The first people taking part in the national roll-out of a coronavirus vaccine were given their jabs today.
British regulators are the first in the world to approve the mass use of the Pfizer/BioNTech Covid-19 vaccine, and more are in the pipeline.
The makers of the Oxford/AstraZeneca vaccine became the first manufacturers to publish the results of clinical trials in a peer-reviewed journal today. They say they hope to get regulatory approval within weeks.
FactCheck is answering as many reader’s vaccine questions as we can.
But there are some questions that no one knows the answers to yet. Here’s what we still don’t know.
How much vaccine will we get before Christmas?
The first batch of Pfizer vaccine to arrive in the UK consists of just 800,000 doses, but NHS bosses say they expect to have more by the end of the year.
Saffron Cordery, deputy CEO of NHS Providers, said this weekend: “We are expecting in the low millions, so up to four million doses, to be with us by the end of December.”
The health secretary, Matt Hancock, said today that he did not know the precise number.
If the AstraZeneca vaccine is approved this month, there are already several million doses in the country waiting to be used too, according to the UK Vaccines Taskforce. But we don’t have exact numbers.
Most of AstraZeneca’s product is expected to be manufactured in the UK if regulators give the company the green light.
The British government has placed orders with five other manufacturers who have vaccines in the pipeline.
Will everyone get the same jab?
With uncertainty over the supply of all the leading vaccines, it’s possible that different people will get different vaccines at different times – or even that the same person gets two different vaccines.
The Vaccines Taskforce says the UK is considering launching trials to see whether there is a benefit from “mixing and matching” different vaccines – giving someone a shot of one vaccine then a second booster jab with a different one.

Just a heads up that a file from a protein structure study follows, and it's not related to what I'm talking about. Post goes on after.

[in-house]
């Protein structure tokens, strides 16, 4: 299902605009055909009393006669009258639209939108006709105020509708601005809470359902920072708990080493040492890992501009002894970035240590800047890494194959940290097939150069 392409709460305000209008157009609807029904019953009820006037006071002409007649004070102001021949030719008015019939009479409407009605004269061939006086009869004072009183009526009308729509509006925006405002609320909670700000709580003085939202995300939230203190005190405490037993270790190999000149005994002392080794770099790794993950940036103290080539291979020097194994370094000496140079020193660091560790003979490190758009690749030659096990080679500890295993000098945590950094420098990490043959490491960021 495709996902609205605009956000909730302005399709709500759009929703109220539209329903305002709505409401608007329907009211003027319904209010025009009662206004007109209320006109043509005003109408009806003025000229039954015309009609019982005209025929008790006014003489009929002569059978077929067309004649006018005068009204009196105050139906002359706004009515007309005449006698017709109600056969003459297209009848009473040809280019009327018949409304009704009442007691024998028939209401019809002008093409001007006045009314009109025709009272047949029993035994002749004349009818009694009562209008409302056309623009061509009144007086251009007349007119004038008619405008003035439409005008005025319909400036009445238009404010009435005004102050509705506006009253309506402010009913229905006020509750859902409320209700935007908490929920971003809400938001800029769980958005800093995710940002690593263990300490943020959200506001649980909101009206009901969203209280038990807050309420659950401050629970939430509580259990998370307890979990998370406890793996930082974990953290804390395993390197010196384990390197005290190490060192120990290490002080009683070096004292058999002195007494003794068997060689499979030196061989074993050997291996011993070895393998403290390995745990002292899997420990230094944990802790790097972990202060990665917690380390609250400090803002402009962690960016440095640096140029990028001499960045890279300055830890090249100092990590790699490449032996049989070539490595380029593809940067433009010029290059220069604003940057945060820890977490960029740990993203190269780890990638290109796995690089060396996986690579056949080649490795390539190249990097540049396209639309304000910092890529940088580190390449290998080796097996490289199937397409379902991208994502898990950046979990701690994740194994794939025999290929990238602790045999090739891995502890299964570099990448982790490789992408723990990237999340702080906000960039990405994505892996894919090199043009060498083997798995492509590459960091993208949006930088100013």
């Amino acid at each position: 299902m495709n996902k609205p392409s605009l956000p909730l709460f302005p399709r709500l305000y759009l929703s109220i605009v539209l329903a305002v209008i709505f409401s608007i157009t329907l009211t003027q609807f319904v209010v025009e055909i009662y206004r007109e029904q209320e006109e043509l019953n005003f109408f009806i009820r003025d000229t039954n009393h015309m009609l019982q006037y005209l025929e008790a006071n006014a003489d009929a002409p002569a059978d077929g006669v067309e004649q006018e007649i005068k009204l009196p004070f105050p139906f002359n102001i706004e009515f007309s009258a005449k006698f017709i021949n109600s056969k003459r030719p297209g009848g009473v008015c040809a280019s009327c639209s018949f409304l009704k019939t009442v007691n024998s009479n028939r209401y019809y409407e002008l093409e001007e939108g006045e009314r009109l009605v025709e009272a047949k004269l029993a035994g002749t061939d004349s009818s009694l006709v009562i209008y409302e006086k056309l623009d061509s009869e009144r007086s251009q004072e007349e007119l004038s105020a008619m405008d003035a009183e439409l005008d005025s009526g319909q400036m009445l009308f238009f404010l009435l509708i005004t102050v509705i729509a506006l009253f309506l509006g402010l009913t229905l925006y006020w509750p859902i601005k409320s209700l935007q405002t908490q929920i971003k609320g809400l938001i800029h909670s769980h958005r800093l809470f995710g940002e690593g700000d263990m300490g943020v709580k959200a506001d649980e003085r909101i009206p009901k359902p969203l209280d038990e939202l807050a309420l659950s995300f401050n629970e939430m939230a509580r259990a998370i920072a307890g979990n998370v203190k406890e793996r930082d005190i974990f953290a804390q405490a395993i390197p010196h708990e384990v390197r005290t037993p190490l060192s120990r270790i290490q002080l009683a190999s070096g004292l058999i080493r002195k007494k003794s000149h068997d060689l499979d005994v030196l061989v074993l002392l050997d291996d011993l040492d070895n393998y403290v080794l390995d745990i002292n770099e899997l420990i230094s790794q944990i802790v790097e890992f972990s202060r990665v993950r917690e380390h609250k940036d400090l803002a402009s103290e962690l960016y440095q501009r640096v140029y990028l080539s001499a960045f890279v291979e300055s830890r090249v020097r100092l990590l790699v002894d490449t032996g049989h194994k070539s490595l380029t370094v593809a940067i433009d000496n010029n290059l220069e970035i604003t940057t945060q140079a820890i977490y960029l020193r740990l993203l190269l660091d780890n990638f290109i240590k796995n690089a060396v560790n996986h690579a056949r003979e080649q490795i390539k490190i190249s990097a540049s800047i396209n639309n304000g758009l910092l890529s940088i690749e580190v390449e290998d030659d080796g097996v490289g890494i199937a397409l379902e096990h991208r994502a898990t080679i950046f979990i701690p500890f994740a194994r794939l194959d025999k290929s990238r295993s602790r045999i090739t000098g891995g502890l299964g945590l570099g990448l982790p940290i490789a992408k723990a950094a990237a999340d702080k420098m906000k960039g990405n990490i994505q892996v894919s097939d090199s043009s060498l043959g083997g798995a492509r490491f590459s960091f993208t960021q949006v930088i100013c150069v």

This approach, sometimes called “heterologous prime-boost”, has been around for decades and has been found to lead to improved immune response in some clinical trials.
If successful, it could lead to better results than treating people with the same vaccine. But we will have to wait until more than one vaccine is licensed for use in the UK before British trials can begin.
Which vaccine is the best?
That means that of all the people in clinical trials who caught Covid-19, more than nine out of ten were in the placebo group, not the group treated with vaccines.
The Oxford/AstraZeneca vaccine has demonstrated lower overall efficacy in trials, although the data suggests a protocol of giving people a half-dose followed by a full one could improve its effectiveness.
The overall efficacy of 70.4%, based on 11,636 trial participants across Britain and Brazil, is still significantly above the minimum expectations set out by regulators, and this vaccine is considerably cheaper and easier to store than others.
There is still uncertainty about whether any of the leading vaccines are able to stop people with no or mild symptoms from passing on the virus to others.
And there is no way of knowing yet how long immunized people will be protected from the virus.
When will social distancing measures end?
This is perhaps the most important question for many of us, but the government is refusing to set out a date for the likely lifting of the restrictions designed to slow the spread of the virus.
This morning the health secretary, Matt Hancock, said in broadcast interviews today that he hoped to lift restrictions in spring next year, but he urged people to follow existing guidelines in the meantime.
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